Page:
• The only way to handle colonial violence is with more violence.

Alergia cont'd

  • French counterinsurgency
  • August 1955, Phillipeville.
  • Increase in military manpower
  • State of emergency
  • Population resettlements
  • Collective reprisals
  • Torture
  • Spreads to mainland France (Algerian attacks)


  • International criticism
  • Called ‘Police operations'
  • Shift in policy
  • 1962: Algerian independence
  • ‘Wretched of the Earth'= Bible of decolonization

- Malcolm X

-Steve Biko

  • Return of migrants of the former settlers who come back to France.

Case study 3: Indonesia

  • Dutch colony
  • During the Second World War was a conflict which increased the demands . Wilhelmina gave in 1942 a speech were she promised self-determination for the indonesian people. This was maybe more propaganda for the US than a promise for independence.
  • 17 August 1945: Sukarno and Mohommad Hatta proclaim Republic Dutch authority was weak in this moment so there was a change for independence.
  • bersiap: ‘get ready'.
  • 1946: Raymond Westerling, South Sulawesi.

- Raids villages

-Rounds up men

- immediate execution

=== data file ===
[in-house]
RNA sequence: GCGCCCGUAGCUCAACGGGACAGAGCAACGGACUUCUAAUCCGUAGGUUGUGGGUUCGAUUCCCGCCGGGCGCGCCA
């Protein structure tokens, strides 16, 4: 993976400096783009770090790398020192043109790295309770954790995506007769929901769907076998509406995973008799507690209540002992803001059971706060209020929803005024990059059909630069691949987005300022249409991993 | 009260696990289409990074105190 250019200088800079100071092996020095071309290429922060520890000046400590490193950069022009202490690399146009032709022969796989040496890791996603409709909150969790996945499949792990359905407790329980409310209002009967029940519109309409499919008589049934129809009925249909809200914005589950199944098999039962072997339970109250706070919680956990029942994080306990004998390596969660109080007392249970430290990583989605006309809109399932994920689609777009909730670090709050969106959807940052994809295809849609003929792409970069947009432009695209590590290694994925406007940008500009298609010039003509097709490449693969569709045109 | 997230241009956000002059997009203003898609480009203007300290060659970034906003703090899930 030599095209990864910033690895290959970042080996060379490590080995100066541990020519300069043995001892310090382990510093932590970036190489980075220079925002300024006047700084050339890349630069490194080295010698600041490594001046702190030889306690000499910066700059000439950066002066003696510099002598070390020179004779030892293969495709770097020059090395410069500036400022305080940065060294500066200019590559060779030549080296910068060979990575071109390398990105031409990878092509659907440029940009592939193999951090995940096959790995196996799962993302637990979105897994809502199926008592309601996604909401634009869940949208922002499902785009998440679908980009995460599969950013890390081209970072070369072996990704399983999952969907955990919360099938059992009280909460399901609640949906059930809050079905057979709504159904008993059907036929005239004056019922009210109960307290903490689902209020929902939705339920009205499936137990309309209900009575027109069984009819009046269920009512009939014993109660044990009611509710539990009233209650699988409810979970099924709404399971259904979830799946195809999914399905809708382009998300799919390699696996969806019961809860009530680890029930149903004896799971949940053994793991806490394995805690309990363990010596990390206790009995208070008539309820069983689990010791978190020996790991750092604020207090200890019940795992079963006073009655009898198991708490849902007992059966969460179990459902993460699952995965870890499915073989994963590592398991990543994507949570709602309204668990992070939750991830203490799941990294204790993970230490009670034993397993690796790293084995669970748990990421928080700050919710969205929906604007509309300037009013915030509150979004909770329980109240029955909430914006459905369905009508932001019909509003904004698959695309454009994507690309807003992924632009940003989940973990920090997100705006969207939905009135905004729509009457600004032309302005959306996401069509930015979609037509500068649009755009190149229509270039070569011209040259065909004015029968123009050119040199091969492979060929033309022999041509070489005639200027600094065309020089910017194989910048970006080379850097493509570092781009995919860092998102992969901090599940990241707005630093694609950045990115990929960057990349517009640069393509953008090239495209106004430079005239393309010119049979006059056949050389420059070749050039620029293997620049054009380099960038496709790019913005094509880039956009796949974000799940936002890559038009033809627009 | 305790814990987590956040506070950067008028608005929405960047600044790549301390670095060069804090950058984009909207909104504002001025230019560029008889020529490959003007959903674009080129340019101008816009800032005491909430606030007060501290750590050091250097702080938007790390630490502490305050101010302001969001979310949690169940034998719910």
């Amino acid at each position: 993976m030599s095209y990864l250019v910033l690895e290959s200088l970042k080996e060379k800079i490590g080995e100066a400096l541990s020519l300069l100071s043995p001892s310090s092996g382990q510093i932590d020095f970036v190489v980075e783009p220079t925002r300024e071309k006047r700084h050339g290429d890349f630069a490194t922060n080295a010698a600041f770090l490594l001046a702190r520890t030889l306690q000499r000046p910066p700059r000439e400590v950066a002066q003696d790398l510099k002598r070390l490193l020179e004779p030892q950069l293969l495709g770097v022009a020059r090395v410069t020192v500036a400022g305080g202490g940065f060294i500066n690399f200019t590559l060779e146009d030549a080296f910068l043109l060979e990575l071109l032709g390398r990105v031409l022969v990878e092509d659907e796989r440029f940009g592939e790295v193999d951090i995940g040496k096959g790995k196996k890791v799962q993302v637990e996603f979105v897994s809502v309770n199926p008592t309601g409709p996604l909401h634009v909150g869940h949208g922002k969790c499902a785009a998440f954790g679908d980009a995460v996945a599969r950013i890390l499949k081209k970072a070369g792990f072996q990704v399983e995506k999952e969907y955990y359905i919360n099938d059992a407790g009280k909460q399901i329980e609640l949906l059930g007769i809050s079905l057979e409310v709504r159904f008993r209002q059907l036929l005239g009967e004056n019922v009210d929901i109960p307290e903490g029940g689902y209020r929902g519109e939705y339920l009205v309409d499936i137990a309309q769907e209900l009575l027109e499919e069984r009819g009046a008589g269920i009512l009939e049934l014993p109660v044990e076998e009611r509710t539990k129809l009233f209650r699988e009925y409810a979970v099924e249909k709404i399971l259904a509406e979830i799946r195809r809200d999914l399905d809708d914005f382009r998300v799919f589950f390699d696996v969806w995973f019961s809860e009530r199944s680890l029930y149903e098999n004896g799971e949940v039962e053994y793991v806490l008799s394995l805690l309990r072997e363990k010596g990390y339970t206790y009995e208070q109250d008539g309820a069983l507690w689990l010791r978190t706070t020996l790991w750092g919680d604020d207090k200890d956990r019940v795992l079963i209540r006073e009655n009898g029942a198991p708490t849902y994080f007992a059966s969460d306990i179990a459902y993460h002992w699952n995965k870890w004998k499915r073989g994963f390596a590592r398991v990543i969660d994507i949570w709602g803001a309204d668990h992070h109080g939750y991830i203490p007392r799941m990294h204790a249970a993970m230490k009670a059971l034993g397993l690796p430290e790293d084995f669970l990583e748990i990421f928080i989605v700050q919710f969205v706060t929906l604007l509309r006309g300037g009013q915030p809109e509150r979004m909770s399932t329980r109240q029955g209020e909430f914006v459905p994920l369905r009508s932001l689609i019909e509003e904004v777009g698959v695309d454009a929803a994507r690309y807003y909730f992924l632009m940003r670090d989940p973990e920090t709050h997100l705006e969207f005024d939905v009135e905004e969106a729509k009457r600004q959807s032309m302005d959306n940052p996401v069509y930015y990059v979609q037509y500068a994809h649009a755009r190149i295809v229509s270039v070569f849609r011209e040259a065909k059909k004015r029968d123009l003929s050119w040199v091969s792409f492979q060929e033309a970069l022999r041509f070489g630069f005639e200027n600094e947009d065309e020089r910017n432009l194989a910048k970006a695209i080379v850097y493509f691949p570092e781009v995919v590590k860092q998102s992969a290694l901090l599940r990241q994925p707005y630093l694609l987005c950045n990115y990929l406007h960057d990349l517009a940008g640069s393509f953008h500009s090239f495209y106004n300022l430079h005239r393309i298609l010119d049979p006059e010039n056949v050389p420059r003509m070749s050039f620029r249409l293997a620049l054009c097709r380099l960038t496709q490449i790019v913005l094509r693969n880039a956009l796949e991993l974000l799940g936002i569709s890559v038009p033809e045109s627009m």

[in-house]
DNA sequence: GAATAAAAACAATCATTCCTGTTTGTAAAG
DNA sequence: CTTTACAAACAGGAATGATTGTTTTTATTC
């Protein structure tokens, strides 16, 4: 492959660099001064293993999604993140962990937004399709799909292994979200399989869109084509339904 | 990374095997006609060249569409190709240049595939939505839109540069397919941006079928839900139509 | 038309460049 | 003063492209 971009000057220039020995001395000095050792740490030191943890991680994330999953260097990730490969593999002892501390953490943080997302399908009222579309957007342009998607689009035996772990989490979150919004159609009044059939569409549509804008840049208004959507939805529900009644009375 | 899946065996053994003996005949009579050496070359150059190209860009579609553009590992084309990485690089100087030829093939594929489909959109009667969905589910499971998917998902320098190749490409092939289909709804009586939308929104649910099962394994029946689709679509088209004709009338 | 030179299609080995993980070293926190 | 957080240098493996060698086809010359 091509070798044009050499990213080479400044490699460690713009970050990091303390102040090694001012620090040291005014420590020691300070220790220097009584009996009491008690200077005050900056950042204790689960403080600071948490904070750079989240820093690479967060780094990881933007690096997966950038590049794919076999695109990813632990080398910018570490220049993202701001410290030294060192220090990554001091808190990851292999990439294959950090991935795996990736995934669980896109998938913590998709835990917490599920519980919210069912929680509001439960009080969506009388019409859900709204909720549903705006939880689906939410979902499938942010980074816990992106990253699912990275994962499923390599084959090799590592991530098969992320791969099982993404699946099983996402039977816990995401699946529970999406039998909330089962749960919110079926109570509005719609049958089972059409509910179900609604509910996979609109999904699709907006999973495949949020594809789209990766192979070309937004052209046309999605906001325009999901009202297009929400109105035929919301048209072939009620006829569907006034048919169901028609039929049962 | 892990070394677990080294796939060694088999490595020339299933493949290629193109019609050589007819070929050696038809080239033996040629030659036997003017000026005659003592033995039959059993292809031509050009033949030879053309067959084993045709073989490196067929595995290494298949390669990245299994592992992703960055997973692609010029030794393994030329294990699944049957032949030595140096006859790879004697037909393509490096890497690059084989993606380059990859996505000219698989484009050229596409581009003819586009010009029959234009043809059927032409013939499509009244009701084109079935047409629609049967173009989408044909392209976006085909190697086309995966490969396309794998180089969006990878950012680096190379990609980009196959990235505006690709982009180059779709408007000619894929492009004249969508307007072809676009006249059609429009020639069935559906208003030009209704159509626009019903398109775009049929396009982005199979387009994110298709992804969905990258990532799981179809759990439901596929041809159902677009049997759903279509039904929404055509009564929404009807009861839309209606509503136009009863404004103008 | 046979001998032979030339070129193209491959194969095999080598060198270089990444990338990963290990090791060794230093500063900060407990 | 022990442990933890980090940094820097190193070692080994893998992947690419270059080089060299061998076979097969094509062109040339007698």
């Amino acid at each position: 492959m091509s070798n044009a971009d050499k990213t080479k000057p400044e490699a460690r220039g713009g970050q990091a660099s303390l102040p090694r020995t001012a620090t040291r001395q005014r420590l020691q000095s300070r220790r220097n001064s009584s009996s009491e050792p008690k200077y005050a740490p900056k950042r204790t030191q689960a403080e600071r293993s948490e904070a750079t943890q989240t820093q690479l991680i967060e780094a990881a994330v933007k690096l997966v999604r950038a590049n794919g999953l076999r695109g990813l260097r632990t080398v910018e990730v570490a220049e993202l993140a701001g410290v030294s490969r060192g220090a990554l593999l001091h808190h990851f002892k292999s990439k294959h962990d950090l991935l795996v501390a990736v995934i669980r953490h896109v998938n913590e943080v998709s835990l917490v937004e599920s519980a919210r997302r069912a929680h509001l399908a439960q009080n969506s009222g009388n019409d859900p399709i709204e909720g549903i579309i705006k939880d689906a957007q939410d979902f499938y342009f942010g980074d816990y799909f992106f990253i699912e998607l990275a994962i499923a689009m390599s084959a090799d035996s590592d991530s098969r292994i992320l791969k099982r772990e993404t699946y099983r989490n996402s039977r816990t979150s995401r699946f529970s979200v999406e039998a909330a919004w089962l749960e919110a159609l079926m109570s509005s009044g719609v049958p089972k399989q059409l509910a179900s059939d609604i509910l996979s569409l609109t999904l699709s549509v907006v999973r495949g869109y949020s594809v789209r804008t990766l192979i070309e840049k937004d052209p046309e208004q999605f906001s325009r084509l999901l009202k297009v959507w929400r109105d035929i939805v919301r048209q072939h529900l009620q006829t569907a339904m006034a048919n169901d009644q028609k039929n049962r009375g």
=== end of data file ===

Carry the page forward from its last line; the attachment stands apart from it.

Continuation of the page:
• Further military interventions


  • Indonesian independence 1949
  • Memory in Indonesia
  • Memory in the Netherlands

- Little recognition of Indisch and Moluccan KNIL

- Subsumed by memory of Second World War

- 1969 Excessennota: renewed investigation, old language of excesses. (Not an investigation in colonial war)

Common themes

  • National identities, new leadership
  • Guerilla warfare
  • Counter-insurgency

(heel stuk gemist maar in pp)


There are two models of development:

  • US/Western allies: urbanbased growth, import advanced consumer products, capitalist market
  • Soviet Union: Policically induced growth, centralized plans, mass mobilization, heavy industry, infrastructure, collectivization of agriculture.

Neo-colonialism, does he have a point?


  • Continued links: Commonwealth (GB)
  • Military aid
  • Economic aid
  • In return for allegiance
  • Non-Aligned Movement


  • Genuine interest and sense of solidarity
  • Own versions of socialism
  • Ability of post-independence politicians to use system to their own advantage.

From diplomacy to interventions

Arena's: Korea, Vietnam, Cuba, Africa

Case study: Angola

  • Portugese colony
  • 1960s anti-colonial liberation movements (combined with ideology from the cold war)
  • FNLA: Largest and stronges native african movement, is anti-communist and anti­western at the same time. Lead by etnic group Bakongo
  • MPLA: Based of Europeans and mixed raced ethnicities, very strongly lead by marxist ideology and strong hope for social revolution. Hoping to get help from communists all over the world.

- UNITA : Is formed to the lack of military interaction from the first two organisations. They get help from China. Lead by etnic group Ovimbindu.

1974/5: coup in Portugal

1975: foreign intervention in full swing (FNLA and UNITA supported by US, MPLS SU) 1976: MPLA supported by Cuba, South-African ANC, SWAPO. Looks like the MPLA has the most influence and the Soviets has ‘won'.